In two additional biographies, Edelman and Kupferberg offer extended discussions of film actors Walter Matthau and Angela Lansbury. In Angela Lansbury: A Life on Stage and Screen, the pair trace the award-winning actress's career through more than fifty films and the long-running television mystery series Murder She Wrote. In Matthau: A Life, which a Washington Post reviewer called "an affectionate, celebratory new biography," the authors discuss Matthau's triumphs as an actor, his unstoppable addictions to gambling and smoking, his bitter relationship with fellow actor Barbra Streisand, and his decades-long friendship with Jack Lemmon.

Edelman told CA: "I have always been fascinated by the written word and the power of the written word to educate, inform, and influence. It never has been enough for me to observe an event, read a book or newspaper, or see a film. I have always been compelled to describe the event and put forth my feelings and opinions about what I have read or seen. I wrote for and edited my high school newspaper, and began my career working on a weekly paper in Brooklyn, New York. Here, and in my subsequent work as a journalist, film critic/commentator, and biographer, I have been able to express myself and my love of the written word. Along the way, I have also had the opportunity to meet and interview hundreds of fascinating people.

"More than anything else, I enjoy writing about film. From my childhood on, I have always had a passion for film. After a lifetime of watching, studying, reviewing—and being endlessly captivated by—films, I have come to believe that motion pictures play essential roles in forming our perceptions and impacting on our world views. Movies can make us think and feel. They can teach us lessons about life and history. They can reflect on our changing culture: what American and world culture was like in 1920, 1940, 1960, 1980, and today.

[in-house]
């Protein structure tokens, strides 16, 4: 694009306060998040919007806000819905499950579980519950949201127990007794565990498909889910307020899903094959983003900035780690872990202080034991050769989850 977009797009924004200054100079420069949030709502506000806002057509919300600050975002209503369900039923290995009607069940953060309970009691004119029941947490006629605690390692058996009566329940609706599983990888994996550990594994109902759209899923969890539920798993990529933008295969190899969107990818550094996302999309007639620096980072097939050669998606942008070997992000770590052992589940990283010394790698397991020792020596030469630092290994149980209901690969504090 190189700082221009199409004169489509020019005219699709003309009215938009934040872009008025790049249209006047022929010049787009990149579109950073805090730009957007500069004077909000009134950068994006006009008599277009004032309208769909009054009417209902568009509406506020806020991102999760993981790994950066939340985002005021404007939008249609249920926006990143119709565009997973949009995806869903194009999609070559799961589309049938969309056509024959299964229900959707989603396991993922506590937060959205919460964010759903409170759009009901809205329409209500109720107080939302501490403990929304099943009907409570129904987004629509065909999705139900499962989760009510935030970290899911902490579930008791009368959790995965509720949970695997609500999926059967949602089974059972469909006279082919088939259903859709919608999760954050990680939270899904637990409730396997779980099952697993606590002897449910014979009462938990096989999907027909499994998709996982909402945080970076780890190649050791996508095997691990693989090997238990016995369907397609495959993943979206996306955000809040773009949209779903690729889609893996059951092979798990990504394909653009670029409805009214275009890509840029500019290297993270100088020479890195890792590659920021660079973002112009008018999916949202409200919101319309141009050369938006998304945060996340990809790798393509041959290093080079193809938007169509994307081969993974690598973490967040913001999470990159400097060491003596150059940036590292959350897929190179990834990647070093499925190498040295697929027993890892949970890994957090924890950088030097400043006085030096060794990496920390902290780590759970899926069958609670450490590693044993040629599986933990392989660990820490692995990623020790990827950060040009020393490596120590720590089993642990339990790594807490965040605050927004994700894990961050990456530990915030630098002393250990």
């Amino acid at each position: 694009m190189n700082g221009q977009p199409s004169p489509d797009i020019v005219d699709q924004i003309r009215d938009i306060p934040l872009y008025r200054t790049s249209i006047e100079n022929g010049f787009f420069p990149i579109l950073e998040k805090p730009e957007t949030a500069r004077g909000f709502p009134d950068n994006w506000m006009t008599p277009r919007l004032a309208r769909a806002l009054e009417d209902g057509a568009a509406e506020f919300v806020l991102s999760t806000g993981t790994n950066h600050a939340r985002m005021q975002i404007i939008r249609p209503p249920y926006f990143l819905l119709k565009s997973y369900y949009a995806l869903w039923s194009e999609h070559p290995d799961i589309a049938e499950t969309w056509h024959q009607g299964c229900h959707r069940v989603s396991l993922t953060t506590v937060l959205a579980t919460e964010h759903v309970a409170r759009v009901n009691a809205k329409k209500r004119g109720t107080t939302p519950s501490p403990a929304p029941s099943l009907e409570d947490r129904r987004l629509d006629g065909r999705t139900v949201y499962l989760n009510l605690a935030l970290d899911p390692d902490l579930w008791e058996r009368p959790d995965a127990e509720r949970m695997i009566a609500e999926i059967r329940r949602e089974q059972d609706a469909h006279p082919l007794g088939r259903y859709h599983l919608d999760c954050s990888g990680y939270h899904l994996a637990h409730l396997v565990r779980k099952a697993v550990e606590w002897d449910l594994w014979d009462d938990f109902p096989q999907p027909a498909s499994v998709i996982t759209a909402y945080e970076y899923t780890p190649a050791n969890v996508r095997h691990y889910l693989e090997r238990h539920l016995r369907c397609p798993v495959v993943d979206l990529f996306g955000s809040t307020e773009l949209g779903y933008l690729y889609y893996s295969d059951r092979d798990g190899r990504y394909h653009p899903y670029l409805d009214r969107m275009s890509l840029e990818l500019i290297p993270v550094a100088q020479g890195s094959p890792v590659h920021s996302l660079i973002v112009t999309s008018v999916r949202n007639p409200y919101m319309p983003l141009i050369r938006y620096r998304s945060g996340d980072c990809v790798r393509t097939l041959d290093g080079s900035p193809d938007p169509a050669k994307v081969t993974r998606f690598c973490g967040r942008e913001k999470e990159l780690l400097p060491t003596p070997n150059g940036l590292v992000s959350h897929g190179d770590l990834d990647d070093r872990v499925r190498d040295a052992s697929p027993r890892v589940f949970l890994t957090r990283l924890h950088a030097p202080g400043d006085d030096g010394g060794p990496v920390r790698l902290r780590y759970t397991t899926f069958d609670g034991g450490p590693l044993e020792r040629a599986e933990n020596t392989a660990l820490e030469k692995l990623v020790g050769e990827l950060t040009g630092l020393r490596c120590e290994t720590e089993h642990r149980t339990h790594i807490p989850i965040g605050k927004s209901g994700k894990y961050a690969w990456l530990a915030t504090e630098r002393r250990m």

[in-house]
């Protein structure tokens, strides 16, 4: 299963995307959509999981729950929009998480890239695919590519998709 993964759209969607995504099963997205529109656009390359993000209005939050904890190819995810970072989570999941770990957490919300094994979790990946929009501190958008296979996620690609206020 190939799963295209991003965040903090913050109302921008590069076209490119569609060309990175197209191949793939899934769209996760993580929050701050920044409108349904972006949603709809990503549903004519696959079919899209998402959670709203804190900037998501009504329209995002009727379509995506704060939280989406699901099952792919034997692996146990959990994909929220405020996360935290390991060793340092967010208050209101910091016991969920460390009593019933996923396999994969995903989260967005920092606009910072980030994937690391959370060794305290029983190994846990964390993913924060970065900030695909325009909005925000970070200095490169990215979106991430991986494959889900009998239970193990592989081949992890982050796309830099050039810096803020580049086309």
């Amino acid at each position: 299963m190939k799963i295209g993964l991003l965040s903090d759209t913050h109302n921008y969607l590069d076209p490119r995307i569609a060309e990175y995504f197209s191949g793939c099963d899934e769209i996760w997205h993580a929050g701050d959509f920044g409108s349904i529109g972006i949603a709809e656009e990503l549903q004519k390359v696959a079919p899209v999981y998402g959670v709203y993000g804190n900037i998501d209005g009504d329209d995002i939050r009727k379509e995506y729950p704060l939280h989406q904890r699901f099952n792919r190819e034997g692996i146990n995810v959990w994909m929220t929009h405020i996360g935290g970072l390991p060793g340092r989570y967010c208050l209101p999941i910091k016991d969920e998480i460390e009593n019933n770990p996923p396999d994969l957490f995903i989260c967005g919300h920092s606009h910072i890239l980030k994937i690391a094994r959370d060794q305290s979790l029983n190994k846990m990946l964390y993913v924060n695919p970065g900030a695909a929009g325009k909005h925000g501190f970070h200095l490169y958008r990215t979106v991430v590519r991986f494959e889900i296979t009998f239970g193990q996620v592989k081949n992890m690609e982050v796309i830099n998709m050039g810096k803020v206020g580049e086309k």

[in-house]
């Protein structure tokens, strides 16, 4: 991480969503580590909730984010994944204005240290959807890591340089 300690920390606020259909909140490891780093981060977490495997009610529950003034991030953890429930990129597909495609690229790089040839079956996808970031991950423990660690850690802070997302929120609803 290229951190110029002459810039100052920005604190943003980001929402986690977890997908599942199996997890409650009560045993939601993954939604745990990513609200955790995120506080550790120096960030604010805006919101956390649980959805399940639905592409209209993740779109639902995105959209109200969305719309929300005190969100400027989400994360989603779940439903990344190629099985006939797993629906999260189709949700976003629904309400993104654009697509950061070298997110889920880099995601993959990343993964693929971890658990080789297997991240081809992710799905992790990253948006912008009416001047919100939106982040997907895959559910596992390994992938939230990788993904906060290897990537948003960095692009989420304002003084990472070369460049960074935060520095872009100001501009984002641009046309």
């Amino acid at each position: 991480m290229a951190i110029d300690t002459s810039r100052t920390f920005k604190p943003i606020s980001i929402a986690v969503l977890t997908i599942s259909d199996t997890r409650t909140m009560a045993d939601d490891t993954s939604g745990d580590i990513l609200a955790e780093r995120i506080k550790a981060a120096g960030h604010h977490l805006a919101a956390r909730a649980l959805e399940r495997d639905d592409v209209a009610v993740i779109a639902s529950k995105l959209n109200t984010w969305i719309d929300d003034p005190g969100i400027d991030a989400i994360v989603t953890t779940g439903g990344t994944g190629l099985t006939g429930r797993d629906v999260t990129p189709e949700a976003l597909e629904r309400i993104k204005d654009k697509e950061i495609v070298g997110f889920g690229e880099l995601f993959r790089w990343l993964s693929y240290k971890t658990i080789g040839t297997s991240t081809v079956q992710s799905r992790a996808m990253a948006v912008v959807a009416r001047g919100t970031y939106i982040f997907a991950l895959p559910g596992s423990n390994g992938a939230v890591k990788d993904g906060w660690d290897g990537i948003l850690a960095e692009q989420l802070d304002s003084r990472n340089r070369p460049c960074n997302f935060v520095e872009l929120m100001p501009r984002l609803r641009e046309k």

"In recent years, I have also been writing about various aspects of baseball. I have always been a baseball fan-atic; now, I feel extremely lucky to be able to write about the sport.

"When I write, I try to express myself simply and directly. I have no one favorite author and can cite no specific writer who has influenced me. I am at my best in the very early morning. When I am involved in a lengthy project, I will begin work at 6 a.m. or so and research or write non-stop well into the afternoon.

"The books I have written that I like best are The Great Baseball Films and Matthau: A Life. Because baseball and film are my great passions, it was an honor and a treat to be able to research and write about the manner in which the sport has been portrayed on the screen across the decades. I loved researching and writing about Walter Matthau. In particular, I relished exploring his childhood on New York's Lower East Side during the 1920s and 1930s and his involvement, however peripheral, in the Yiddish theater. Putting together the Matthau book allowed me to be in touch with my ethnicity and my roots as a child/grandchild of immigrants."



Bergen County Record (Bergen, NJ), November 3, 2002, Bill Ervolino, review of Matthau: A Life.

Entertainment Weekly, November 12, 1999, Charles Winecoff, review of Meet the Mertzes: The Life Stories of "I Love Lucy's" Other Couple, p. 74.

Library Journal, May 1, 1994, John Maxymuk, review of The Great Baseball Films from "Right off the Bat" to "A League of Their Own," p. 105.

Palm Beach Post, October 20, 2002, Scott Eyman, review of Matthau: A Life.

Publishers Weekly, September 23, 2002, review of Matthau: A Life, p. 61.

St. Petersburg Times, October 20, 2002, Lorrie P. Lykins, review of Matthau: A Life.

Washington Post Book World, April 23, 1995, review of The Great Baseball Films, p. 12, December 22, 2002, John DiLeo, review of Matthau: A Life, p. 9.